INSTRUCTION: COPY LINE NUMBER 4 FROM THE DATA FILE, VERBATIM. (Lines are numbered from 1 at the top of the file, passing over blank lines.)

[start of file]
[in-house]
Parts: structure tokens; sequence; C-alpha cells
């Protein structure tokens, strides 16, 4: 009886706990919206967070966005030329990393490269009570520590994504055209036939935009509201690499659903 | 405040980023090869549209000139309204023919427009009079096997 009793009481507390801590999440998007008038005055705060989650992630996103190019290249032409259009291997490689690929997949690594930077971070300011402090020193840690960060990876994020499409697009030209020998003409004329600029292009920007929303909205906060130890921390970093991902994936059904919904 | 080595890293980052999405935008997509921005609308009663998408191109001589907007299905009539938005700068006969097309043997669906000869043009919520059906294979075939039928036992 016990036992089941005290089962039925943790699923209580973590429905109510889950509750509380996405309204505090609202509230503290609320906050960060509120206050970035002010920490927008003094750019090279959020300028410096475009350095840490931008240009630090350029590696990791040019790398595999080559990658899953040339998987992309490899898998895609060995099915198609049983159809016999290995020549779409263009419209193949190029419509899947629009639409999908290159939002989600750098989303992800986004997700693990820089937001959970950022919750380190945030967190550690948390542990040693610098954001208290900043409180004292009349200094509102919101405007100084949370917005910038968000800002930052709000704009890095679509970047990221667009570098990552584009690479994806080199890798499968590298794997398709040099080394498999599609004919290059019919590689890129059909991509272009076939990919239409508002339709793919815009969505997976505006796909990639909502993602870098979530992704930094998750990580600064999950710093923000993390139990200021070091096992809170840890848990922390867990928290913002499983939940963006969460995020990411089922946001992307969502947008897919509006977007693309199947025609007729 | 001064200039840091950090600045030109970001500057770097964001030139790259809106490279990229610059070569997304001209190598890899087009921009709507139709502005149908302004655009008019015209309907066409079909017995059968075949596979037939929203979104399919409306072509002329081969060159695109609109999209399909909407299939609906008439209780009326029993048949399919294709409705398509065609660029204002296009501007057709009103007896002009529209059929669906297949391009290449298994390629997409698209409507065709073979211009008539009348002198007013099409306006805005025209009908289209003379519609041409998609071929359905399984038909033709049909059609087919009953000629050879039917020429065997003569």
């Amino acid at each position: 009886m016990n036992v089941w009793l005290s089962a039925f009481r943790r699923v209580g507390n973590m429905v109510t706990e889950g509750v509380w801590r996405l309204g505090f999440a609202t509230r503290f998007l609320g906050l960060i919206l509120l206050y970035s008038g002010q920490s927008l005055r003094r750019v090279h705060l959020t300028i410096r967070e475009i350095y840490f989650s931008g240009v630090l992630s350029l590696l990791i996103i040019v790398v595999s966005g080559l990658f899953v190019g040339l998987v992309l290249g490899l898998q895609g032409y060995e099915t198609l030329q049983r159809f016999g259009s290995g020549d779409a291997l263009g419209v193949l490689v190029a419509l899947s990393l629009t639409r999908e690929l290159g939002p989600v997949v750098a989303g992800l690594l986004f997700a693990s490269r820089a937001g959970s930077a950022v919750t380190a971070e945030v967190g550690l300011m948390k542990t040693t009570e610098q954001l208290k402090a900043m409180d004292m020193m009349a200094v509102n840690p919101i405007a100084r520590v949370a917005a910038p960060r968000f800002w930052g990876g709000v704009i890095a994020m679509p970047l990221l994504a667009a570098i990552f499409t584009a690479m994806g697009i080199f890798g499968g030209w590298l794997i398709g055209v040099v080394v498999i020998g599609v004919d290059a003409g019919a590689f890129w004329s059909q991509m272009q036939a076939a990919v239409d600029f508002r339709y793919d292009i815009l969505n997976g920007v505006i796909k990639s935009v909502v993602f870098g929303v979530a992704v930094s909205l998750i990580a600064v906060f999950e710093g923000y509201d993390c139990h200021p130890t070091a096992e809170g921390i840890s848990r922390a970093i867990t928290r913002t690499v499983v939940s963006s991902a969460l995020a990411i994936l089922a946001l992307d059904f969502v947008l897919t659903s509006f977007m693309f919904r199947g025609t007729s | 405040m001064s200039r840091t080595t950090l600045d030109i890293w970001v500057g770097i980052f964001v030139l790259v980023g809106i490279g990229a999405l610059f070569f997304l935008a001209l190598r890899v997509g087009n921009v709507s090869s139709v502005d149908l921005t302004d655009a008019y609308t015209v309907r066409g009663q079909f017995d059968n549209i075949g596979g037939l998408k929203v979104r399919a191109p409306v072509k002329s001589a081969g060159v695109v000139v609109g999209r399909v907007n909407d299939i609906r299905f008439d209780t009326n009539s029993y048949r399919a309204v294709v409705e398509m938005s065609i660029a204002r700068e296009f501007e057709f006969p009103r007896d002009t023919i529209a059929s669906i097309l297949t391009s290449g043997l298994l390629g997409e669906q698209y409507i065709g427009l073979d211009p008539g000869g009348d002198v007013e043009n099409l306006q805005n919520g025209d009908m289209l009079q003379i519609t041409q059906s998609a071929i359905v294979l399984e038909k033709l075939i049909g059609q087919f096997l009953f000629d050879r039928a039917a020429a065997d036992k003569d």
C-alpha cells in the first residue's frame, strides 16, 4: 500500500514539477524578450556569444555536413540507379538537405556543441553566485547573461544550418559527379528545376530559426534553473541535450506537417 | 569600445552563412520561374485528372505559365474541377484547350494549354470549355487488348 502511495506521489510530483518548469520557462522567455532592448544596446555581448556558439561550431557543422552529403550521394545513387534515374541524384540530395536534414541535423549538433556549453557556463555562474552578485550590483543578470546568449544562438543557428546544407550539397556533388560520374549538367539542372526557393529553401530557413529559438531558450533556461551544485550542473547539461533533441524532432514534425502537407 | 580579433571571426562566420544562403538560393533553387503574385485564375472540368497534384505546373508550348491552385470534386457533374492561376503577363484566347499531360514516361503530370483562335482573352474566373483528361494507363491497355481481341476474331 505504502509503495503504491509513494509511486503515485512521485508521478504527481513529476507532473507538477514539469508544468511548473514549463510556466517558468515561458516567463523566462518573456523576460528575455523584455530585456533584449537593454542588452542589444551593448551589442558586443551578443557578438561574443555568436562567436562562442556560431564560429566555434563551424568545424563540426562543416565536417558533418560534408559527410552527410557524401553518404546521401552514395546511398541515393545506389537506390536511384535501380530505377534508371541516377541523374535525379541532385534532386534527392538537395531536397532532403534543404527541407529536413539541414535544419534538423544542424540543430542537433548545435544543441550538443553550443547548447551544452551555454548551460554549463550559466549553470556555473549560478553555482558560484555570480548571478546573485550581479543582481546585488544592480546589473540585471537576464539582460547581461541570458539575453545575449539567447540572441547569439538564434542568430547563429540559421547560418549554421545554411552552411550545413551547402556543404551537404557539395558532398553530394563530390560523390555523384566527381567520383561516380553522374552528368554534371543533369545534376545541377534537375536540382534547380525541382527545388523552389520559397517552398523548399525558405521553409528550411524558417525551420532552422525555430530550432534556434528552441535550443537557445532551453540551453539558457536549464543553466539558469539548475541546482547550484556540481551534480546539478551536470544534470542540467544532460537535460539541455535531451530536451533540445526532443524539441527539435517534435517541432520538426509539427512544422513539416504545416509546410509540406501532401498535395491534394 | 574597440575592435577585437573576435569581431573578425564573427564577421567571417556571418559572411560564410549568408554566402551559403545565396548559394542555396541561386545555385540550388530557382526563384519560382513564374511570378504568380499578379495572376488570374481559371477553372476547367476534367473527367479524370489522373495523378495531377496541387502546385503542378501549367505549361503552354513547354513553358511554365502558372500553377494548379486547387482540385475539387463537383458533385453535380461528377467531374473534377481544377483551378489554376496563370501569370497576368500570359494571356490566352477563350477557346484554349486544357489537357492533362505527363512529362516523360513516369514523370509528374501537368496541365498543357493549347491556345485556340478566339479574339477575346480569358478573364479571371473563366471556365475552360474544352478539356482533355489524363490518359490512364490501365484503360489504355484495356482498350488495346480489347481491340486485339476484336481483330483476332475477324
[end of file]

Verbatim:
């Amino acid at each position: 009886m016990n036992v089941w009793l005290s089962a039925f009481r943790r699923v209580g507390n973590m429905v109510t706990e889950g509750v509380w801590r996405l309204g505090f999440a609202t509230r503290f998007l609320g906050l960060i919206l509120l206050y970035s008038g002010q920490s927008l005055r003094r750019v090279h705060l959020t300028i410096r967070e475009i350095y840490f989650s931008g240009v630090l992630s350029l590696l990791i996103i040019v790398v595999s966005g080559l990658f899953v190019g040339l998987v992309l290249g490899l898998q895609g032409y060995e099915t198609l030329q049983r159809f016999g259009s290995g020549d779409a291997l263009g419209v193949l490689v190029a419509l899947s990393l629009t639409r999908e690929l290159g939002p989600v997949v750098a989303g992800l690594l986004f997700a693990s490269r820089a937001g959970s930077a950022v919750t380190a971070e945030v967190g550690l300011m948390k542990t040693t009570e610098q954001l208290k402090a900043m409180d004292m020193m009349a200094v509102n840690p919101i405007a100084r520590v949370a917005a910038p960060r968000f800002w930052g990876g709000v704009i890095a994020m679509p970047l990221l994504a667009a570098i990552f499409t584009a690479m994806g697009i080199f890798g499968g030209w590298l794997i398709g055209v040099v080394v498999i020998g599609v004919d290059a003409g019919a590689f890129w004329s059909q991509m272009q036939a076939a990919v239409d600029f508002r339709y793919d292009i815009l969505n997976g920007v505006i796909k990639s935009v909502v993602f870098g929303v979530a992704v930094s909205l998750i990580a600064v906060f999950e710093g923000y509201d993390c139990h200021p130890t070091a096992e809170g921390i840890s848990r922390a970093i867990t928290r913002t690499v499983v939940s963006s991902a969460l995020a990411i994936l089922a946001l992307d059904f969502v947008l897919t659903s509006f977007m693309f919904r199947g025609t007729s | 405040m001064s200039r840091t080595t950090l600045d030109i890293w970001v500057g770097i980052f964001v030139l790259v980023g809106i490279g990229a999405l610059f070569f997304l935008a001209l190598r890899v997509g087009n921009v709507s090869s139709v502005d149908l921005t302004d655009a008019y609308t015209v309907r066409g009663q079909f017995d059968n549209i075949g596979g037939l998408k929203v979104r399919a191109p409306v072509k002329s001589a081969g060159v695109v000139v609109g999209r399909v907007n909407d299939i609906r299905f008439d209780t009326n009539s029993y048949r399919a309204v294709v409705e398509m938005s065609i660029a204002r700068e296009f501007e057709f006969p009103r007896d002009t023919i529209a059929s669906i097309l297949t391009s290449g043997l298994l390629g997409e669906q698209y409507i065709g427009l073979d211009p008539g000869g009348d002198v007013e043009n099409l306006q805005n919520g025209d009908m289209l009079q003379i519609t041409q059906s998609a071929i359905v294979l399984e038909k033709l075939i049909g059609q087919f096997l009953f000629d050879r039928a039917a020429a065997d036992k003569d």